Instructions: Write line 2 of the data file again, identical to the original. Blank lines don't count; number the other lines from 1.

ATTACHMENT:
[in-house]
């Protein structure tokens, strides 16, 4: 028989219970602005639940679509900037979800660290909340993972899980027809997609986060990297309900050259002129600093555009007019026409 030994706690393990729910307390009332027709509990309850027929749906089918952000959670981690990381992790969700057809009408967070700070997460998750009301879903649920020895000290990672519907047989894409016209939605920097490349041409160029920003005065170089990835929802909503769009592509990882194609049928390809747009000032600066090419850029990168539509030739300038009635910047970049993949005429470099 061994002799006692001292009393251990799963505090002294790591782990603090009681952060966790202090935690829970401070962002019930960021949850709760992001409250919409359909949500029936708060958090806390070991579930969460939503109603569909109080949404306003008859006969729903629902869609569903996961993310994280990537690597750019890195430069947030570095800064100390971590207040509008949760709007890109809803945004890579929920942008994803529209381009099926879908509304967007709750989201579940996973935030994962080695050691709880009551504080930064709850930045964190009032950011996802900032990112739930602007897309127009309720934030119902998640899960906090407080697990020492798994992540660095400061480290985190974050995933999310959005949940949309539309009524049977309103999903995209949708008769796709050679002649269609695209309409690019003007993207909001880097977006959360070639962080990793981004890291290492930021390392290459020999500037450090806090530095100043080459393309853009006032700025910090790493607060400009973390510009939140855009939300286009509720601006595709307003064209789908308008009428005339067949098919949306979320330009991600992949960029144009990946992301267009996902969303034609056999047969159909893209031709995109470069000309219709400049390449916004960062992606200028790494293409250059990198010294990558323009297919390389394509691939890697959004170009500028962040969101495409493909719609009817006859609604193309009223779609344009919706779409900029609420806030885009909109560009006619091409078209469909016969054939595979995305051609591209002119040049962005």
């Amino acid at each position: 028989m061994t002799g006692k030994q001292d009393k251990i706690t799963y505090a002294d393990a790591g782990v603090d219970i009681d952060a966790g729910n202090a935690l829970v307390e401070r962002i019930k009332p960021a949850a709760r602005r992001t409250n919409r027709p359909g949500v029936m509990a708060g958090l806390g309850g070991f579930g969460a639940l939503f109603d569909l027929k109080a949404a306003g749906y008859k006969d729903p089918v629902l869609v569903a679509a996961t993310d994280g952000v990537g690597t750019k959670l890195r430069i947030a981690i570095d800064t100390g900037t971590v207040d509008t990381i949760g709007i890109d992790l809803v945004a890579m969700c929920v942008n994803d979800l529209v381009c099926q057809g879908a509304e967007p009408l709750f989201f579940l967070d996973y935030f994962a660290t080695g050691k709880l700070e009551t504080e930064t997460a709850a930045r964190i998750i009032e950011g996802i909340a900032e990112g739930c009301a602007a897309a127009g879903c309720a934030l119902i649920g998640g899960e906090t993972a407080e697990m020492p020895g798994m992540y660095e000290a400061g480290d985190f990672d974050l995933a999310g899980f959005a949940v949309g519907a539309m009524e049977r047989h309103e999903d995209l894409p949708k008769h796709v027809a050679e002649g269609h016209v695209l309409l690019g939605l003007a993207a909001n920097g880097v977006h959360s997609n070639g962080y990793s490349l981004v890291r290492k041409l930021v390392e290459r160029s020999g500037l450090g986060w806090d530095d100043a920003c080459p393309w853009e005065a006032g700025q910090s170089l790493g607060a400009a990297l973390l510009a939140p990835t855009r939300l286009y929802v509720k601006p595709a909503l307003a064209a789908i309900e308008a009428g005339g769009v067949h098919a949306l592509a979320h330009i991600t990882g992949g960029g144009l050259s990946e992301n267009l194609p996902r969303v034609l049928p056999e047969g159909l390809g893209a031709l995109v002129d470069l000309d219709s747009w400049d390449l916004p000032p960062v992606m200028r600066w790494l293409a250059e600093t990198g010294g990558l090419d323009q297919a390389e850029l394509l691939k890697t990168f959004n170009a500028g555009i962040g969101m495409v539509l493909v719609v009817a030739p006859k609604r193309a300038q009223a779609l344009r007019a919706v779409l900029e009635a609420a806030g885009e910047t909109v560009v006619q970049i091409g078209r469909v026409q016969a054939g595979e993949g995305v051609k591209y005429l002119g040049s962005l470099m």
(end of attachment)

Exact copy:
């Protein structure tokens, strides 16, 4: 028989219970602005639940679509900037979800660290909340993972899980027809997609986060990297309900050259002129600093555009007019026409 030994706690393990729910307390009332027709509990309850027929749906089918952000959670981690990381992790969700057809009408967070700070997460998750009301879903649920020895000290990672519907047989894409016209939605920097490349041409160029920003005065170089990835929802909503769009592509990882194609049928390809747009000032600066090419850029990168539509030739300038009635910047970049993949005429470099 061994002799006692001292009393251990799963505090002294790591782990603090009681952060966790202090935690829970401070962002019930960021949850709760992001409250919409359909949500029936708060958090806390070991579930969460939503109603569909109080949404306003008859006969729903629902869609569903996961993310994280990537690597750019890195430069947030570095800064100390971590207040509008949760709007890109809803945004890579929920942008994803529209381009099926879908509304967007709750989201579940996973935030994962080695050691709880009551504080930064709850930045964190009032950011996802900032990112739930602007897309127009309720934030119902998640899960906090407080697990020492798994992540660095400061480290985190974050995933999310959005949940949309539309009524049977309103999903995209949708008769796709050679002649269609695209309409690019003007993207909001880097977006959360070639962080990793981004890291290492930021390392290459020999500037450090806090530095100043080459393309853009006032700025910090790493607060400009973390510009939140855009939300286009509720601006595709307003064209789908308008009428005339067949098919949306979320330009991600992949960029144009990946992301267009996902969303034609056999047969159909893209031709995109470069000309219709400049390449916004960062992606200028790494293409250059990198010294990558323009297919390389394509691939890697959004170009500028962040969101495409493909719609009817006859609604193309009223779609344009919706779409900029609420806030885009909109560009006619091409078209469909016969054939595979995305051609591209002119040049962005």